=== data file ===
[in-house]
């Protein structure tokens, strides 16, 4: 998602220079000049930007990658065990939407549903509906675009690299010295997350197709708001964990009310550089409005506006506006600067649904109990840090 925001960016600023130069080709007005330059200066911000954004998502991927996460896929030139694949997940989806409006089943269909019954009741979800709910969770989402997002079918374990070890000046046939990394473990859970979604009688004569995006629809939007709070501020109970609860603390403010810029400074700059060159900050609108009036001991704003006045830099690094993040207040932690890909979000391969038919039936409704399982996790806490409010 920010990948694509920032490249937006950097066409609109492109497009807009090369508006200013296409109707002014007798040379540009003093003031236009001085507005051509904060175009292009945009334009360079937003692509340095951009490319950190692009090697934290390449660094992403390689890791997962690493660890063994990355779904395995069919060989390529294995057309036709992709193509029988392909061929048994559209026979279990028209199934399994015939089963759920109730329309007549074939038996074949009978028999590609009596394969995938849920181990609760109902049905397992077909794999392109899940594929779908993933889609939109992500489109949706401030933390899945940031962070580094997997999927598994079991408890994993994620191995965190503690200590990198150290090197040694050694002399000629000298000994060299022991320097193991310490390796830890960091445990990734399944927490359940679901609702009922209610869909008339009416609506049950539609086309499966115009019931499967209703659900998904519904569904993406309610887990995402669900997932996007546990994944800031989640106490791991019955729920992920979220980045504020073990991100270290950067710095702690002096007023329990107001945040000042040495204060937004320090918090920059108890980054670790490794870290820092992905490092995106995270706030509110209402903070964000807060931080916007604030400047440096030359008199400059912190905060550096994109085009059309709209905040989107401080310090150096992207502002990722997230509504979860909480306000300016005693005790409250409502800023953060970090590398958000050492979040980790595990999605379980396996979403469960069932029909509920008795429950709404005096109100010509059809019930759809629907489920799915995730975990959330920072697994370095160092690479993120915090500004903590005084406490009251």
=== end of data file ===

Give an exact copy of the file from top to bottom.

[in-house]
């Protein structure tokens, strides 16, 4: 998602220079000049930007990658065990939407549903509906675009690299010295997350197709708001964990009310550089409005506006506006600067649904109990840090 925001960016600023130069080709007005330059200066911000954004998502991927996460896929030139694949997940989806409006089943269909019954009741979800709910969770989402997002079918374990070890000046046939990394473990859970979604009688004569995006629809939007709070501020109970609860603390403010810029400074700059060159900050609108009036001991704003006045830099690094993040207040932690890909979000391969038919039936409704399982996790806490409010 920010990948694509920032490249937006950097066409609109492109497009807009090369508006200013296409109707002014007798040379540009003093003031236009001085507005051509904060175009292009945009334009360079937003692509340095951009490319950190692009090697934290390449660094992403390689890791997962690493660890063994990355779904395995069919060989390529294995057309036709992709193509029988392909061929048994559209026979279990028209199934399994015939089963759920109730329309007549074939038996074949009978028999590609009596394969995938849920181990609760109902049905397992077909794999392109899940594929779908993933889609939109992500489109949706401030933390899945940031962070580094997997999927598994079991408890994993994620191995965190503690200590990198150290090197040694050694002399000629000298000994060299022991320097193991310490390796830890960091445990990734399944927490359940679901609702009922209610869909008339009416609506049950539609086309499966115009019931499967209703659900998904519904569904993406309610887990995402669900997932996007546990994944800031989640106490791991019955729920992920979220980045504020073990991100270290950067710095702690002096007023329990107001945040000042040495204060937004320090918090920059108890980054670790490794870290820092992905490092995106995270706030509110209402903070964000807060931080916007604030400047440096030359008199400059912190905060550096994109085009059309709209905040989107401080310090150096992207502002990722997230509504979860909480306000300016005693005790409250409502800023953060970090590398958000050492979040980790595990999605379980396996979403469960069932029909509920008795429950709404005096109100010509059809019930759809629907489920799915995730975990959330920072697994370095160092690479993120915090500004903590005084406490009251």